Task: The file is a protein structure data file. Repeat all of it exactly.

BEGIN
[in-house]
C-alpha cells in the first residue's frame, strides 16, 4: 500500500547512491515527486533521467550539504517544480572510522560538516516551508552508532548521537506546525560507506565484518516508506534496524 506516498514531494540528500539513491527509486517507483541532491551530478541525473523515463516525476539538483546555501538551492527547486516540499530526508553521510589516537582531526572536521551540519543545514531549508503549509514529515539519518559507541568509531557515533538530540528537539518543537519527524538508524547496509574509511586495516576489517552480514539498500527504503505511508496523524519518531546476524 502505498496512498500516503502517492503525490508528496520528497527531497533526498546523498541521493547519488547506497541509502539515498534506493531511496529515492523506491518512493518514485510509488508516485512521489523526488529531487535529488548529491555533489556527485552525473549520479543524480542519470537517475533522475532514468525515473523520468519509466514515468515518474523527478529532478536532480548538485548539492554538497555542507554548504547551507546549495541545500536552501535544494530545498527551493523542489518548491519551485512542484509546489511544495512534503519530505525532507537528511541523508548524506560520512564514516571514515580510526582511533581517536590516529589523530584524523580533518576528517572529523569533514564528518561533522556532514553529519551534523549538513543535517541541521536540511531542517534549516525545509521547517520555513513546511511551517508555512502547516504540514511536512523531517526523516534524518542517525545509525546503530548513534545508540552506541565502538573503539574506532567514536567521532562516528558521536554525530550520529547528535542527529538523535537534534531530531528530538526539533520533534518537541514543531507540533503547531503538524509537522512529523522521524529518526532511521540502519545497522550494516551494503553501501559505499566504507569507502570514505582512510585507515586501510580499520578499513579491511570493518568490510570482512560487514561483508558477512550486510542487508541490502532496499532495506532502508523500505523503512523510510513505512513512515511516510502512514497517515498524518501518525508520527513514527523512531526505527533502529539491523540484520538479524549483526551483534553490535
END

[in-house]
C-alpha cells in the first residue's frame, strides 16, 4: 500500500547512491515527486533521467550539504517544480572510522560538516516551508552508532548521537506546525560507506565484518516508506534496524 506516498514531494540528500539513491527509486517507483541532491551530478541525473523515463516525476539538483546555501538551492527547486516540499530526508553521510589516537582531526572536521551540519543545514531549508503549509514529515539519518559507541568509531557515533538530540528537539518543537519527524538508524547496509574509511586495516576489517552480514539498500527504503505511508496523524519518531546476524 502505498496512498500516503502517492503525490508528496520528497527531497533526498546523498541521493547519488547506497541509502539515498534506493531511496529515492523506491518512493518514485510509488508516485512521489523526488529531487535529488548529491555533489556527485552525473549520479543524480542519470537517475533522475532514468525515473523520468519509466514515468515518474523527478529532478536532480548538485548539492554538497555542507554548504547551507546549495541545500536552501535544494530545498527551493523542489518548491519551485512542484509546489511544495512534503519530505525532507537528511541523508548524506560520512564514516571514515580510526582511533581517536590516529589523530584524523580533518576528517572529523569533514564528518561533522556532514553529519551534523549538513543535517541541521536540511531542517534549516525545509521547517520555513513546511511551517508555512502547516504540514511536512523531517526523516534524518542517525545509525546503530548513534545508540552506541565502538573503539574506532567514536567521532562516528558521536554525530550520529547528535542527529538523535537534534531530531528530538526539533520533534518537541514543531507540533503547531503538524509537522512529523522521524529518526532511521540502519545497522550494516551494503553501501559505499566504507569507502570514505582512510585507515586501510580499520578499513579491511570493518568490510570482512560487514561483508558477512550486510542487508541490502532496499532495506532502508523500505523503512523510510513505512513512515511516510502512514497517515498524518501518525508520527513514527523512531526505527533502529539491523540484520538479524549483526551483534553490535